Who would have thought that “Count to 10” would reveal something about our culture? (Ethnomathematicians would think that, actually! They study how mathematics and culture interact).
When we say “Count to 10,” we are using the Base-10 numbering system, and its usage is so prevalent in our daily world that we might not notice that other cultures have developed other ways of counting.
For instance, the Mayans of Central America use a vigesimal system, aka, a Base-20 numbering system.
Counting in Mayan means cycling through the numerals after every 20 digits, instead of 10, and because the Mayan glyphs used to represent numbers look different than our numbering system, which is a melding of Hindu and Arabic numbering systems, learning to “count in Mayan” not only challenges our brains to hold quantities in groups of 20 but also to recognize Mayan numbers.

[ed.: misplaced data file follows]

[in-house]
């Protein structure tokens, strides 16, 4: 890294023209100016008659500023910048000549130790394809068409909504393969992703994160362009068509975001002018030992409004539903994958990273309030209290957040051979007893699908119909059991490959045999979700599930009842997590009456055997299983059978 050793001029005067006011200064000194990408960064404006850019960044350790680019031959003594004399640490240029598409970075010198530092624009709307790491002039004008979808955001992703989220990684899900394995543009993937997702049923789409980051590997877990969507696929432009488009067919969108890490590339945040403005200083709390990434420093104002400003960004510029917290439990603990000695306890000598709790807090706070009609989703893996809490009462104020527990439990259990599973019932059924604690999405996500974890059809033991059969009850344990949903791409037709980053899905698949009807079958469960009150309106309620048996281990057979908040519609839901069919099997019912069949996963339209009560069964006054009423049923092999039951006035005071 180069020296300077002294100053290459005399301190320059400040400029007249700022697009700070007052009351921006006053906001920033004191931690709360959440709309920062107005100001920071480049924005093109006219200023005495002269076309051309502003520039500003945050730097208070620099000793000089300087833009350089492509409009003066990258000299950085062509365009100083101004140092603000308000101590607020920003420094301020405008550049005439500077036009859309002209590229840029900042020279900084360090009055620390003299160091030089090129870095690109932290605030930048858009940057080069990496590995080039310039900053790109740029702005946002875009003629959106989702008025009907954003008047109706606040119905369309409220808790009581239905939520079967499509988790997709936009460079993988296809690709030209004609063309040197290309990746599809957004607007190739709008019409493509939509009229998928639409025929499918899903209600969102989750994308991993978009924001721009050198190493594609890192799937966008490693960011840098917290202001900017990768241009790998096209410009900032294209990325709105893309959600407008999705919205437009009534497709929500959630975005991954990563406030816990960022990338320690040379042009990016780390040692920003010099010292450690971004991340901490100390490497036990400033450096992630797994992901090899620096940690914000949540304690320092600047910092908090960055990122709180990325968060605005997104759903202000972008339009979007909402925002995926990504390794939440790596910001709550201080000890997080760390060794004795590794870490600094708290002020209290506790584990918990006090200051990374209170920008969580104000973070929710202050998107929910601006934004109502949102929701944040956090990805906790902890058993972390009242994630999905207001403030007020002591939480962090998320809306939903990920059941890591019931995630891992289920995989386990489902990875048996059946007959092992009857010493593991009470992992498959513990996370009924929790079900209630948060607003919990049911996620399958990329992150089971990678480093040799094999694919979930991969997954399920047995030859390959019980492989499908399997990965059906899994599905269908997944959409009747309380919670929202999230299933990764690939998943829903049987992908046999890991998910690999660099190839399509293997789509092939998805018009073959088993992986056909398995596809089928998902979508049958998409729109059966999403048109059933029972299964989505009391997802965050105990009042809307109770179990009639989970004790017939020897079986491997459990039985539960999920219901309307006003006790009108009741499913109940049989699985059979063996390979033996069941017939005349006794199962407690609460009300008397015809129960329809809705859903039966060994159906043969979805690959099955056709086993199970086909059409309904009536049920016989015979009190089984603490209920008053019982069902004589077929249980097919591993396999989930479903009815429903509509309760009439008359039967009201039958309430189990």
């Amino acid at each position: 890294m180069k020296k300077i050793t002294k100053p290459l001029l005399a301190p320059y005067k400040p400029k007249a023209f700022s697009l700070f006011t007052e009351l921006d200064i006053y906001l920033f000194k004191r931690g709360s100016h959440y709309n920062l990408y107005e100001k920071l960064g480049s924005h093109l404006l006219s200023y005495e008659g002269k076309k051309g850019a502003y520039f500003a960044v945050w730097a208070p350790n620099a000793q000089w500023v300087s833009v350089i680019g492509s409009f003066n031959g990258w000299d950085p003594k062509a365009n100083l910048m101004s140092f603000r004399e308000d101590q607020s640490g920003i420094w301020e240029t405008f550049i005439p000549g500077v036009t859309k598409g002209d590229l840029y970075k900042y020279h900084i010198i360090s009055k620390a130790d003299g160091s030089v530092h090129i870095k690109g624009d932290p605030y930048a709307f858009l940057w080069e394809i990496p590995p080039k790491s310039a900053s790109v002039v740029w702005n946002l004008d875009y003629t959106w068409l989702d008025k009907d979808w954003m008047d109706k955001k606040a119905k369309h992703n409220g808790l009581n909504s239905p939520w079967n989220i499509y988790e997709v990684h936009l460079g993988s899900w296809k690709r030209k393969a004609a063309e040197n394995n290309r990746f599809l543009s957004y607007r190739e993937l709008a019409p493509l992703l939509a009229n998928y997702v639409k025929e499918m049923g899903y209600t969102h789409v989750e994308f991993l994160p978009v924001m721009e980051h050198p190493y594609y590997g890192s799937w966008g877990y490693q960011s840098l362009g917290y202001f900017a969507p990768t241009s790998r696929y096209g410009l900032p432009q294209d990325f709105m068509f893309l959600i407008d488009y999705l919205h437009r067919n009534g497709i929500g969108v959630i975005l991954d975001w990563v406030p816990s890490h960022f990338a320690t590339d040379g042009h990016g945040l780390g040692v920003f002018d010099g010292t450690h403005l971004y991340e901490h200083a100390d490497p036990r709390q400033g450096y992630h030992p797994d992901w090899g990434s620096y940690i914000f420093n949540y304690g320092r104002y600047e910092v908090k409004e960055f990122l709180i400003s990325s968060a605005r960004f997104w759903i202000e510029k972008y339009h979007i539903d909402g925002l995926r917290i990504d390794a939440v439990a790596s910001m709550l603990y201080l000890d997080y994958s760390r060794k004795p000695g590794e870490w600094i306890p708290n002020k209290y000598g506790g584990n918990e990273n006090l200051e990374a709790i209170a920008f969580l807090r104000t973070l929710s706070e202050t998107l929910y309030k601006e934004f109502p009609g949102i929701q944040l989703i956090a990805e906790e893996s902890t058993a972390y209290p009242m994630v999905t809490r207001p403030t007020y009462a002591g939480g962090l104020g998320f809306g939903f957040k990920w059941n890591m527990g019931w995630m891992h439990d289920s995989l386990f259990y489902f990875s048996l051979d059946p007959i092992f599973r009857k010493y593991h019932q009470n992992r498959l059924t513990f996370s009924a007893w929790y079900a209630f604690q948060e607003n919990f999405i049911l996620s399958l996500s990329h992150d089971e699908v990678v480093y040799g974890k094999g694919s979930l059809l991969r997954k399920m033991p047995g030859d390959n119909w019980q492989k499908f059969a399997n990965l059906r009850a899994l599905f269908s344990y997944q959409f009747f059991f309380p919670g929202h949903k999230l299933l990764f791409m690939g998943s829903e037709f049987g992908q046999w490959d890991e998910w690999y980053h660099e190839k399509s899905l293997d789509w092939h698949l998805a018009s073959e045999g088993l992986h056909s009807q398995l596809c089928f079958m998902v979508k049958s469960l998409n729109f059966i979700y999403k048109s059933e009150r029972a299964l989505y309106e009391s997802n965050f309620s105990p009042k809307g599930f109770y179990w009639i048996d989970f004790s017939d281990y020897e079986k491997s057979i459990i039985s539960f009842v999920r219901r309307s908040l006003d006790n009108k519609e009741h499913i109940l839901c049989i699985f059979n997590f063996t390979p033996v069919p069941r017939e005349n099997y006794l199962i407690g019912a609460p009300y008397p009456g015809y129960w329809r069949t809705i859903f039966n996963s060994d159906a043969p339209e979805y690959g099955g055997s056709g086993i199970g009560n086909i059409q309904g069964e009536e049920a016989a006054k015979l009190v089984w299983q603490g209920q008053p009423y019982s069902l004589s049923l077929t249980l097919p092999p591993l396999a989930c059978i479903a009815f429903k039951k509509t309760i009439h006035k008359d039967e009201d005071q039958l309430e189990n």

As it turns out, young people can fairly quickly wrap their flexible brains around the vigesimal Mayan glyph system of counting! (In fact, it might be their 40-something-year-old teacher who had the most struggle bending her brain in a new way).
Take a look:
We lost another poetic soul. Sigh. In honor of Mary Oliver, this week we read poetry by Mary Oliver and challenged ourselves to learn her poem, "Wild Geese." The children loved this poem, which made me wonder why I had assumed it contained words only adults could fully appreciate. Such a lesson of children - how deep they are, how much they comprehend, how fully alive they also are.
Each week we are so fortunate to find local artist and musician, Terry Davis, teaching our children the craft of clay. His constructivist, free-form style of teaching invites children to create sculptures of their own imaginations, which are then dried near our wood stove, fired in a high-tech kiln, glazed by the children, and then kiln-fired a final time.
Terry has volunteered his time at the Dome School for many years (as the hundreds of sculptures adorning local families' living rooms will attest!).